When you make this argument for your side, you lose the standing to object when the other side uses it. Republicans also think their agenda is what’s best for women and the whole country, hence Republicans also can argue that a Senate seat is so important that they might downplay the sexual misconduct of an actual or potential senator (such as, say, Moore). Republicans would be wrong to make that argument, but Goldberg, Harding, and many others could not credibly call them on it. “It’s a strange political fiction that anyone can really separate partisanship from principle,” Goldberg writes. But actually, anyone can do that; all too many people just don’t want to.

Only a week ago liberals were licking their lips at the prospect of painting Republicans as the party of Roy Moore. Now they face the strong possibility that, a few weeks hence, Moore (who is losing by five and eight points in the two most recent polls) will not be in the Senate while Franken and Representative John Conyers get to keep their jobs. Not only are the Democrats jettisoning their “war on women” talking point for years to come but, assuming Moore loses, they’ll be inviting Republicans to use the same charge against them. That’s quite a reversal of fortune. It would be as if John Kerry had given his 2004 “reporting for duty” speech one day, and the next day it was learned that he’d burned the American flag on a secret trip to Hanoi while hugging a portrait of Ho Chi Minh.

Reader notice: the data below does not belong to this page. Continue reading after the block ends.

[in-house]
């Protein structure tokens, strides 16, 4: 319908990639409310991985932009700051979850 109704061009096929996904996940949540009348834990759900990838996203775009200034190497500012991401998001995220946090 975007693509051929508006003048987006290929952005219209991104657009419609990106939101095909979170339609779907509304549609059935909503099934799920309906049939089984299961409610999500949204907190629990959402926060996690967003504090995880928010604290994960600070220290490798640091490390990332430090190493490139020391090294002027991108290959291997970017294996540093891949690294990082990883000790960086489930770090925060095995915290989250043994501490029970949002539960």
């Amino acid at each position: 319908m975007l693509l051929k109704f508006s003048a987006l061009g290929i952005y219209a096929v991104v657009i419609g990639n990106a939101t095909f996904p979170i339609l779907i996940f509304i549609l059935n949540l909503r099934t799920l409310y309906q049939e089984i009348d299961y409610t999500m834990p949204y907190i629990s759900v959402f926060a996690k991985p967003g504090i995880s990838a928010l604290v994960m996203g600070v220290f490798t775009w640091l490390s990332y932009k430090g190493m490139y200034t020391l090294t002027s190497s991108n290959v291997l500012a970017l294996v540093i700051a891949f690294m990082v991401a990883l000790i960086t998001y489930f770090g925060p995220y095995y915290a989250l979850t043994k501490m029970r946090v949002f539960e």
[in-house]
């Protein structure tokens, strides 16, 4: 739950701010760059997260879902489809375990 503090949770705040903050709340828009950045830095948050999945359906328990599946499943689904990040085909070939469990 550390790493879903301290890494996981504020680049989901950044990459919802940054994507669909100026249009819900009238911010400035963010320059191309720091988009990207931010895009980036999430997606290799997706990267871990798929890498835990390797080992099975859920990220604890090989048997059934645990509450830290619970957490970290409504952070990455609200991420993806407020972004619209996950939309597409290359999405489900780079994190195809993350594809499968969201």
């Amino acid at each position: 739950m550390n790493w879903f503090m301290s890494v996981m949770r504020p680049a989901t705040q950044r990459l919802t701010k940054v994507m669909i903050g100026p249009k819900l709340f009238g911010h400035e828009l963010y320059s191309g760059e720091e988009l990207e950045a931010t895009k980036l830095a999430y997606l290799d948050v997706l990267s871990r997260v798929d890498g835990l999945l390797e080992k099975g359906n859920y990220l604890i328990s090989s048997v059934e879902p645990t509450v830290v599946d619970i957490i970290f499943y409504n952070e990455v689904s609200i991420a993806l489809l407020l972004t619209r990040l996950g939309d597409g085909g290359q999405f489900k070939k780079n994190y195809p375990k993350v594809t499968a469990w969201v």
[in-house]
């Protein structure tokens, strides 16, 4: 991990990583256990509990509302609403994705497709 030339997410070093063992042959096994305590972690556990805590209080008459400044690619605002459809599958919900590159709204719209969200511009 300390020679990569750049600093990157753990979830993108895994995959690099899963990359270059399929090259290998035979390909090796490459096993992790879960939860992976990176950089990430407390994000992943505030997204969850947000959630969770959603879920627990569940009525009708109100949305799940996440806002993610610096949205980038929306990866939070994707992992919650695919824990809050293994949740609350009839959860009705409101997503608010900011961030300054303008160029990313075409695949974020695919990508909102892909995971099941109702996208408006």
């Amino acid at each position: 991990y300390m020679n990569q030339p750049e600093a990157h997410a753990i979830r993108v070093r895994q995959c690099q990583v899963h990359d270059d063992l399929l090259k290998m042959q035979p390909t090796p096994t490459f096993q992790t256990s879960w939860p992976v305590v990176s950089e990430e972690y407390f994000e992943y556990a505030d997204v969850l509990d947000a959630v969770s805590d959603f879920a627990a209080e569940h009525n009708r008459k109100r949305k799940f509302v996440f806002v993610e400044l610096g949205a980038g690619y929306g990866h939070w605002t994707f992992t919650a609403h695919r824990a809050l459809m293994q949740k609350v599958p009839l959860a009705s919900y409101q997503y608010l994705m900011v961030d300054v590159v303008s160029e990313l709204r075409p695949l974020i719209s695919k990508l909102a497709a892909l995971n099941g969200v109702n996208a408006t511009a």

The best possible scenario for Democrats, assuming Franken stays, is that voters will simply shrug and think, “Neither party is serious about policing sexual misdoings.” At the conclusion of her column Goldberg says she faces two options, neither desirable. One is abandoning the moral high ground on this issue, seemingly forever. The other is the prospect of a Senate in which some other liberal Democrat replaces Al Franken. To paraphrase Thomas More in A Man for All Seasons, it profits a man nothing to sell his soul for the whole world — but for Stuart Smalley?


Beware of Running with the Al Franken Story — Consider Where That Leads

Al Franken Staying in the Senate Would Be a Gift to the Republican Party

Al Frank Gives Liberals Another Chance at Virtue